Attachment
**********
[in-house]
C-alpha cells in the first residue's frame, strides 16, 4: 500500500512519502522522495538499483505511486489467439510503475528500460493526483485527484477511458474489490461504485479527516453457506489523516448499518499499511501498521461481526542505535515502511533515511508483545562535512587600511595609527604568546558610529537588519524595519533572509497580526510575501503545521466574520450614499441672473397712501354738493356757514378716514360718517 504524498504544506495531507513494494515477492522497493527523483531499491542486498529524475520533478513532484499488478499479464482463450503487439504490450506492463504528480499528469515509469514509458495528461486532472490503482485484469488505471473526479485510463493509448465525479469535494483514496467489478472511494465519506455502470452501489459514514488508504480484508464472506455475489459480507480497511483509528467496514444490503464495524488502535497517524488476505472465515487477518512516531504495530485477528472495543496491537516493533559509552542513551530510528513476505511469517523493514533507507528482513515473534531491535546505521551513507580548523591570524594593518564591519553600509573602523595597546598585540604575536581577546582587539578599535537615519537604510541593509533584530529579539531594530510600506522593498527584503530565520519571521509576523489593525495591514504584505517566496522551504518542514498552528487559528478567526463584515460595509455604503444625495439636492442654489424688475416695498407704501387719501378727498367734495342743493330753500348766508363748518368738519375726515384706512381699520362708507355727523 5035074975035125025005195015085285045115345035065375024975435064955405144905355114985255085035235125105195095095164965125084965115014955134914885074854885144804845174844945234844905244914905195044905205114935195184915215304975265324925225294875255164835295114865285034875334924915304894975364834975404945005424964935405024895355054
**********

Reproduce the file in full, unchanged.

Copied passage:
[in-house]
C-alpha cells in the first residue's frame, strides 16, 4: 500500500512519502522522495538499483505511486489467439510503475528500460493526483485527484477511458474489490461504485479527516453457506489523516448499518499499511501498521461481526542505535515502511533515511508483545562535512587600511595609527604568546558610529537588519524595519533572509497580526510575501503545521466574520450614499441672473397712501354738493356757514378716514360718517 504524498504544506495531507513494494515477492522497493527523483531499491542486498529524475520533478513532484499488478499479464482463450503487439504490450506492463504528480499528469515509469514509458495528461486532472490503482485484469488505471473526479485510463493509448465525479469535494483514496467489478472511494465519506455502470452501489459514514488508504480484508464472506455475489459480507480497511483509528467496514444490503464495524488502535497517524488476505472465515487477518512516531504495530485477528472495543496491537516493533559509552542513551530510528513476505511469517523493514533507507528482513515473534531491535546505521551513507580548523591570524594593518564591519553600509573602523595597546598585540604575536581577546582587539578599535537615519537604510541593509533584530529579539531594530510600506522593498527584503530565520519571521509576523489593525495591514504584505517566496522551504518542514498552528487559528478567526463584515460595509455604503444625495439636492442654489424688475416695498407704501387719501378727498367734495342743493330753500348766508363748518368738519375726515384706512381699520362708507355727523 5035074975035125025005195015085285045115345035065375024975435064955405144905355114985255085035235125105195095095164965125084965115014955134914885074854885144804845174844945234844905244914905195044905205114935195184915215304975265324925225294875255164835295114865285034875334924915304894975364834975404945005424964935405024895355054